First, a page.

Wednesday, January 1, 2020

Review - Hello, Crow!

Hello, Crow!
by Candace Savage
illustrated by Chelsea O'Byrne
Date: 2019
Publisher: Greystone Kids
Reading level: C
Book type: picture book
Pages: 32
Format: e-book
Source: library

Will Franny ever prove to her dad that crows and kids can be friends?

Franny has a new friend—a crow who brings her presents in its beak. Like a red button! And a silver heart! Franny’s dad doesn’t believe her. He says crows and kids can’t be friends. But Franny knows better. How will Franny prove her new playmate is real? And what will the crafty crow bring next?

Award-winning author Candace Savage, whose crow expertise is lauded in popular books such as Bird Brains, motivates families to be present when exploring parks, backyards, balconies, city streets, beaches, and skies.

(synopsis from Goodreads)

I've been following the exploits of Canuck the crow for a few years now. For those who don't know, Canuck is a wild crow in Vancouver who befriended a human named Shawn Bergman. There was even a short documentary made about their relationship a few years ago called Canuck and I. Sadly, Canuck disappeared near the end of last summer. Birdnapping was suspected, and much drama ensued. Since then, Canuck's followers have lost their daily fix of the mischievous corvid. I hoped that Hello, Crow! could help fill some of that void.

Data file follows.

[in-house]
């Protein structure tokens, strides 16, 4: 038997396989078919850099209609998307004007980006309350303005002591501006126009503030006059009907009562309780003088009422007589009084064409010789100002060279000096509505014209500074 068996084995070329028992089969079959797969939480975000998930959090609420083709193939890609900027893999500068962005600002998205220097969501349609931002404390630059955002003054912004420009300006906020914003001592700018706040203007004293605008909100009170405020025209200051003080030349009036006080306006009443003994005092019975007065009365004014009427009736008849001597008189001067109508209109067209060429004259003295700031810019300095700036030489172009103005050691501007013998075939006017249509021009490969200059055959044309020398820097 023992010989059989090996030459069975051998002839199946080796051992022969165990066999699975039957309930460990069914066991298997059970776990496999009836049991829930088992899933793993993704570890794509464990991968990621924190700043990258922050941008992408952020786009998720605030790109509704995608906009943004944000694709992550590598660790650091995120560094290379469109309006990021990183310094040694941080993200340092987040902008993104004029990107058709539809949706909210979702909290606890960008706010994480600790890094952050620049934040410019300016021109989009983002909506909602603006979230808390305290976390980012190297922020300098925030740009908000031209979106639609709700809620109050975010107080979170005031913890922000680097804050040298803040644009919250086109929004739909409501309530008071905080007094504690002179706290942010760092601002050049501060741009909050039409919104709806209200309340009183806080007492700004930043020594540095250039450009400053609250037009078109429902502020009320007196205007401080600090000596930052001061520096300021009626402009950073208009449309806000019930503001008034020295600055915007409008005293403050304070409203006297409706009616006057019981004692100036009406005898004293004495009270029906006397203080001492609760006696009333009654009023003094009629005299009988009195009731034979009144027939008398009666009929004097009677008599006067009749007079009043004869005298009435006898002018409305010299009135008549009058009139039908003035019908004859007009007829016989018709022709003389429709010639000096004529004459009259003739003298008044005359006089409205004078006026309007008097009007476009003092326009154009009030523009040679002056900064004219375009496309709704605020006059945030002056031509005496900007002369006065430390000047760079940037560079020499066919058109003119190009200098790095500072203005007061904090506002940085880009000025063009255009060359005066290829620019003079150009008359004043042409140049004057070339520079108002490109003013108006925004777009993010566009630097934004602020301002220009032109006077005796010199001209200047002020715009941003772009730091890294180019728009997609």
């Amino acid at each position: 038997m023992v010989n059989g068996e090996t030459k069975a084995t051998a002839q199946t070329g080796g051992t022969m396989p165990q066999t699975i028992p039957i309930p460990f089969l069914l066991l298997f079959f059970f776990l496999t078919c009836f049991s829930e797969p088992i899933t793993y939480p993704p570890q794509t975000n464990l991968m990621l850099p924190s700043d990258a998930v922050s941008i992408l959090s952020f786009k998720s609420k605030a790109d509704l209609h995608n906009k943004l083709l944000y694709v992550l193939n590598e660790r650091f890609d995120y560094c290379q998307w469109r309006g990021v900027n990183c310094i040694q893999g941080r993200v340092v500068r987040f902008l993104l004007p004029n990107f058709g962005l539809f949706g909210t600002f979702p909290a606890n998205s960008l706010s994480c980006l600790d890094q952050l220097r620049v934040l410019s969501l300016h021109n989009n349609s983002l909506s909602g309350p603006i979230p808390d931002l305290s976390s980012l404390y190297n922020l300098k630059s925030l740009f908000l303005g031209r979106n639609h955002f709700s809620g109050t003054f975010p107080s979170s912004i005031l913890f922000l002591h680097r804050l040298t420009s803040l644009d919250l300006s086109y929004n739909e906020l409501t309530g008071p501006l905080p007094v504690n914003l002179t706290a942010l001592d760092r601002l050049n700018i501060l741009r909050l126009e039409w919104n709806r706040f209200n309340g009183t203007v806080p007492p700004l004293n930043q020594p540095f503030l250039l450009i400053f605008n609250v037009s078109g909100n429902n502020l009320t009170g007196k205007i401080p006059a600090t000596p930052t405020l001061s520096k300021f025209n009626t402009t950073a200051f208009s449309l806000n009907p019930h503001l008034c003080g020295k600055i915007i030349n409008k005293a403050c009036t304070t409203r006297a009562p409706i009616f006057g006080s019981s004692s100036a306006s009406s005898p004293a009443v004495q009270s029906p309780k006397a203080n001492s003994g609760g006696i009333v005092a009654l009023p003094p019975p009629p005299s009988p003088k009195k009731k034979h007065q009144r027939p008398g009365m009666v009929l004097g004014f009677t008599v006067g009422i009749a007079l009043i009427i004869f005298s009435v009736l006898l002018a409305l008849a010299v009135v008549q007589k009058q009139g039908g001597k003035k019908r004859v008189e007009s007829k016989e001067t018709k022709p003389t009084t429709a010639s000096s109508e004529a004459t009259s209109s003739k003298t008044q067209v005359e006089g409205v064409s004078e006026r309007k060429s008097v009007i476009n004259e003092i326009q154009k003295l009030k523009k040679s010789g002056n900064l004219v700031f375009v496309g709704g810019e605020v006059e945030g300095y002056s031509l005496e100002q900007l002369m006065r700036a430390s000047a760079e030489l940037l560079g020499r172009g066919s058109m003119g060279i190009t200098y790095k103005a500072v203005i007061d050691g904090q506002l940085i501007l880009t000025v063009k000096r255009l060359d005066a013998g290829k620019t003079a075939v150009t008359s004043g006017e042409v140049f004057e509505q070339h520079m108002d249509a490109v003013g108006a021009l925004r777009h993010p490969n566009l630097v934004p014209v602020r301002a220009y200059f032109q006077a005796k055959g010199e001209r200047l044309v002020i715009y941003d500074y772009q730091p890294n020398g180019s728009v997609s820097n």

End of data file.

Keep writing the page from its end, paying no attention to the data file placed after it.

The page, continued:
While the relationship Franny has with the crow is cute, I just can't get past the father character. He's awful! He's a bully. He calls his daughter names. He refuses to believe her, and the things he says to her tread very close to gaslighting. This is not how a parent should be acting. In fact, the book would've worked much better had Franny been trying to convince a skeptical friend that she'd made friends with a crow. The father's behaviour made him seem like he was around ten years old, anyway.

The illustrations are done in that "elementary-school chic" style (or whatever it's called when it looks like a child was hired to draw the pictures). They're colourful and sort of highlight what's going on in the text, but I can't say that I like this style. I don't think I ever will.

It's interesting that the author and illustrator are both Canadian, and the illustrator is actually from Vancouver... so she's probably heard of Canuck. I'm curious to know whether this story was inspired at all by Shawn and Canuck's story.

Premise: 3/5
Meter: n/a
Writing: 3/5
Illustrations: 2/5
Originality: 2/5

Enjoyment: 2/5

Overall: 2.33 out of 5

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